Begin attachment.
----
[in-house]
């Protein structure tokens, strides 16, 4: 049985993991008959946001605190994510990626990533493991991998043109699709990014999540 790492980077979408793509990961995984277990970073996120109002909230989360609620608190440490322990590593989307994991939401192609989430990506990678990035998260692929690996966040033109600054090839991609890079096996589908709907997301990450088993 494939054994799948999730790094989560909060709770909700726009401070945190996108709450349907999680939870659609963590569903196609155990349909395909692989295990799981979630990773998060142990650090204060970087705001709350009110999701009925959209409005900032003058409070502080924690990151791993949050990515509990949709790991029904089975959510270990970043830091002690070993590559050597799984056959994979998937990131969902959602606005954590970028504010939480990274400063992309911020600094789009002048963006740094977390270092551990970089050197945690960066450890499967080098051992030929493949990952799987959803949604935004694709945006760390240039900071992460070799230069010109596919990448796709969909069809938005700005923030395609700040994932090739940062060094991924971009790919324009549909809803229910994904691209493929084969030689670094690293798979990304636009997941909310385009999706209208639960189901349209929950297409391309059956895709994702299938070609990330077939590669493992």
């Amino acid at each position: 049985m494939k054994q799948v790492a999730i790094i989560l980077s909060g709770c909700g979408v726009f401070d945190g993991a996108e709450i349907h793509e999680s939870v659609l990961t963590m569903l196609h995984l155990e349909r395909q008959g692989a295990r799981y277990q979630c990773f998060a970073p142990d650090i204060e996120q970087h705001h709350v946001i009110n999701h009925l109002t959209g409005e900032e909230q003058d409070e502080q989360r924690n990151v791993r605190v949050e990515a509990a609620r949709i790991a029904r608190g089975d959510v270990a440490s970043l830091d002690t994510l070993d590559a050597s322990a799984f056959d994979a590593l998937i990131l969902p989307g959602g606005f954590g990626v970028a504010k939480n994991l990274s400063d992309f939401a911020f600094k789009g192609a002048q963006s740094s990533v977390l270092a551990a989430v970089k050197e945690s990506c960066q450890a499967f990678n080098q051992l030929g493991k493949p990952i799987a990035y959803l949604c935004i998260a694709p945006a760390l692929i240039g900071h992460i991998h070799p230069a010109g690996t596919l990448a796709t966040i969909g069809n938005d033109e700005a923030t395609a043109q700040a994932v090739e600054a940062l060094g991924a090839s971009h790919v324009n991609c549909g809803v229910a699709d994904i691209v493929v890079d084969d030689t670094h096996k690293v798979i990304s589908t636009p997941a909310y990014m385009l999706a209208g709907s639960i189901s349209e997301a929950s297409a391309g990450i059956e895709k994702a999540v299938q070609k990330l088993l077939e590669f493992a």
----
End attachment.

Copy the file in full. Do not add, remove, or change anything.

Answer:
[in-house]
């Protein structure tokens, strides 16, 4: 049985993991008959946001605190994510990626990533493991991998043109699709990014999540 790492980077979408793509990961995984277990970073996120109002909230989360609620608190440490322990590593989307994991939401192609989430990506990678990035998260692929690996966040033109600054090839991609890079096996589908709907997301990450088993 494939054994799948999730790094989560909060709770909700726009401070945190996108709450349907999680939870659609963590569903196609155990349909395909692989295990799981979630990773998060142990650090204060970087705001709350009110999701009925959209409005900032003058409070502080924690990151791993949050990515509990949709790991029904089975959510270990970043830091002690070993590559050597799984056959994979998937990131969902959602606005954590970028504010939480990274400063992309911020600094789009002048963006740094977390270092551990970089050197945690960066450890499967080098051992030929493949990952799987959803949604935004694709945006760390240039900071992460070799230069010109596919990448796709969909069809938005700005923030395609700040994932090739940062060094991924971009790919324009549909809803229910994904691209493929084969030689670094690293798979990304636009997941909310385009999706209208639960189901349209929950297409391309059956895709994702299938070609990330077939590669493992």
């Amino acid at each position: 049985m494939k054994q799948v790492a999730i790094i989560l980077s909060g709770c909700g979408v726009f401070d945190g993991a996108e709450i349907h793509e999680s939870v659609l990961t963590m569903l196609h995984l155990e349909r395909q008959g692989a295990r799981y277990q979630c990773f998060a970073p142990d650090i204060e996120q970087h705001h709350v946001i009110n999701h009925l109002t959209g409005e900032e909230q003058d409070e502080q989360r924690n990151v791993r605190v949050e990515a509990a609620r949709i790991a029904r608190g089975d959510v270990a440490s970043l830091d002690t994510l070993d590559a050597s322990a799984f056959d994979a590593l998937i990131l969902p989307g959602g606005f954590g990626v970028a504010k939480n994991l990274s400063d992309f939401a911020f600094k789009g192609a002048q963006s740094s990533v977390l270092a551990a989430v970089k050197e945690s990506c960066q450890a499967f990678n080098q051992l030929g493991k493949p990952i799987a990035y959803l949604c935004i998260a694709p945006a760390l692929i240039g900071h992460i991998h070799p230069a010109g690996t596919l990448a796709t966040i969909g069809n938005d033109e700005a923030t395609a043109q700040a994932v090739e600054a940062l060094g991924a090839s971009h790919v324009n991609c549909g809803v229910a699709d994904i691209v493929v890079d084969d030689t670094h096996k690293v798979i990304s589908t636009p997941a909310y990014m385009l999706a209208g709907s639960i189901s349209e997301a929950s297409a391309g990450i059956e895709k994702a999540v299938q070609k990330l088993l077939e590669f493992a």